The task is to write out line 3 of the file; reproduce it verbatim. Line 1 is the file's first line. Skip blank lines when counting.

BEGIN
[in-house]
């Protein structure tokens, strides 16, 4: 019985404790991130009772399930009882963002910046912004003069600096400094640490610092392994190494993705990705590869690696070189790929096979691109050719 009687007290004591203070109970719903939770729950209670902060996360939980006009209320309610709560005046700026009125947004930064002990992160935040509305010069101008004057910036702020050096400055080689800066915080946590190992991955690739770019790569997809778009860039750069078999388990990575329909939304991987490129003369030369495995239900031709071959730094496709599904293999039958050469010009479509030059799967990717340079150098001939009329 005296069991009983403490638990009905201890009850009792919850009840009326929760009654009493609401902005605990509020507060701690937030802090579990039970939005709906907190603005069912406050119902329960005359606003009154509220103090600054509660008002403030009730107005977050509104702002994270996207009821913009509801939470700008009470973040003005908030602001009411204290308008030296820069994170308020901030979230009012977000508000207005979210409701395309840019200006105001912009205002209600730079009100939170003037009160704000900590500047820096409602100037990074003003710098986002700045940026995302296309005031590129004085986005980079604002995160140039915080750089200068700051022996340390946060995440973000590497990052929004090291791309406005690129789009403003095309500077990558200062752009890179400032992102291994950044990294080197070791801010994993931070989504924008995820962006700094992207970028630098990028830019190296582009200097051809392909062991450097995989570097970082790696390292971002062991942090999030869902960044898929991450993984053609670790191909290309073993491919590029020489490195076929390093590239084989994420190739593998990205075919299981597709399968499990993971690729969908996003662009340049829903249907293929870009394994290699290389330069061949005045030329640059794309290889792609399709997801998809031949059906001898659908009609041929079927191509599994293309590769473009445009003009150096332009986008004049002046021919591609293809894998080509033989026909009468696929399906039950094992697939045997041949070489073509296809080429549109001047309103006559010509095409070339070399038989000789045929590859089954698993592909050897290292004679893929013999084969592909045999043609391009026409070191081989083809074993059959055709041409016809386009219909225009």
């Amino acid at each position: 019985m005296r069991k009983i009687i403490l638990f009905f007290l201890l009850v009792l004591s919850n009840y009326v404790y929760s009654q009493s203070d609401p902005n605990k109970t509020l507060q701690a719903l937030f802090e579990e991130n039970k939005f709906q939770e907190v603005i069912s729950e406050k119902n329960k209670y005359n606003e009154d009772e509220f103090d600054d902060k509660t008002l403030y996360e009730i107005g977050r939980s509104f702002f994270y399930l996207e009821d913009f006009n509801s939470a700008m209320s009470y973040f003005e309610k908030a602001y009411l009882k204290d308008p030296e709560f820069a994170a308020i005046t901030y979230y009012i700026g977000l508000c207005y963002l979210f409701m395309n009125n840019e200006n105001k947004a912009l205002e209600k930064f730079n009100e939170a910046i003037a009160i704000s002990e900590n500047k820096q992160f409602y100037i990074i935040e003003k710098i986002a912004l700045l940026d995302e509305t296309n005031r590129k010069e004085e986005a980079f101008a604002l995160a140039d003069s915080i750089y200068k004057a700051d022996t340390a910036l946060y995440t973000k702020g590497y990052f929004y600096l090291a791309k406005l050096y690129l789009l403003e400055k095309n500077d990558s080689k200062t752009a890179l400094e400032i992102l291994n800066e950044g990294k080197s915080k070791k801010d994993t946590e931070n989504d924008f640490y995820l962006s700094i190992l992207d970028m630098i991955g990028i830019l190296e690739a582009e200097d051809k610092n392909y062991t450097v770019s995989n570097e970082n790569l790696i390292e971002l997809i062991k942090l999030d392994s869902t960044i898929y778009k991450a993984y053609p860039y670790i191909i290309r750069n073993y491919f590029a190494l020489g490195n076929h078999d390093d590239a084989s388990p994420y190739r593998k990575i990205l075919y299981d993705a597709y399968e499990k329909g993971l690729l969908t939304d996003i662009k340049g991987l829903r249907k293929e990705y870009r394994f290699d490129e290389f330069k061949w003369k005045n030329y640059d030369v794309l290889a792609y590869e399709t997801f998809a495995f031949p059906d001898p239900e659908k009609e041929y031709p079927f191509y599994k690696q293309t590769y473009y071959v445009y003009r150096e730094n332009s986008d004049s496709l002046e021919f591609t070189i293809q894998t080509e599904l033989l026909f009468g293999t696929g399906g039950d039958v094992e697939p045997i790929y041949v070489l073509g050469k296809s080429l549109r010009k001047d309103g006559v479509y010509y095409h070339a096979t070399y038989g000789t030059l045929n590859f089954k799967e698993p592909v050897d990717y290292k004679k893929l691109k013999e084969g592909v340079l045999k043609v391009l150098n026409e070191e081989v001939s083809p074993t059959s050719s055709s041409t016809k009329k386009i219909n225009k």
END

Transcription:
């Amino acid at each position: 019985m005296r069991k009983i009687i403490l638990f009905f007290l201890l009850v009792l004591s919850n009840y009326v404790y929760s009654q009493s203070d609401p902005n605990k109970t509020l507060q701690a719903l937030f802090e579990e991130n039970k939005f709906q939770e907190v603005i069912s729950e406050k119902n329960k209670y005359n606003e009154d009772e509220f103090d600054d902060k509660t008002l403030y996360e009730i107005g977050r939980s509104f702002f994270y399930l996207e009821d913009f006009n509801s939470a700008m209320s009470y973040f003005e309610k908030a602001y009411l009882k204290d308008p030296e709560f820069a994170a308020i005046t901030y979230y009012i700026g977000l508000c207005y963002l979210f409701m395309n009125n840019e200006n105001k947004a912009l205002e209600k930064f730079n009100e939170a910046i003037a009160i704000s002990e900590n500047k820096q992160f409602y100037i990074i935040e003003k710098i986002a912004l700045l940026d995302e509305t296309n005031r590129k010069e004085e986005a980079f101008a604002l995160a140039d003069s915080i750089y200068k004057a700051d022996t340390a910036l946060y995440t973000k702020g590497y990052f929004y600096l090291a791309k406005l050096y690129l789009l403003e400055k095309n500077d990558s080689k200062t752009a890179l400094e400032i992102l291994n800066e950044g990294k080197s915080k070791k801010d994993t946590e931070n989504d924008f640490y995820l962006s700094i190992l992207d970028m630098i991955g990028i830019l190296e690739a582009e200097d051809k610092n392909y062991t450097v770019s995989n570097e970082n790569l790696i390292e971002l997809i062991k942090l999030d392994s869902t960044i898929y778009k991450a993984y053609p860039y670790i191909i290309r750069n073993y491919f590029a190494l020489g490195n076929h078999d390093d590239a084989s388990p994420y190739r593998k990575i990205l075919y299981d993705a597709y399968e499990k329909g993971l690729l969908t939304d996003i662009k340049g991987l829903r249907k293929e990705y870009r394994f290699d490129e290389f330069k061949w003369k005045n030329y640059d030369v794309l290889a792609y590869e399709t997801f998809a495995f031949p059906d001898p239900e659908k009609e041929y031709p079927f191509y599994k690696q293309t590769y473009y071959v445009y003009r150096e730094n332009s986008d004049s496709l002046e021919f591609t070189i293809q894998t080509e599904l033989l026909f009468g293999t696929g399906g039950d039958v094992e697939p045997i790929y041949v070489l073509g050469k296809s080429l549109r010009k001047d309103g006559v479509y010509y095409h070339a096979t070399y038989g000789t030059l045929n590859f089954k799967e698993p592909v050897d990717y290292k004679k893929l691109k013999e084969g592909v340079l045999k043609v391009l150098n026409e070191e081989v001939s083809p074993t059959s050719s055709s041409t016809k009329k386009i219909n225009k």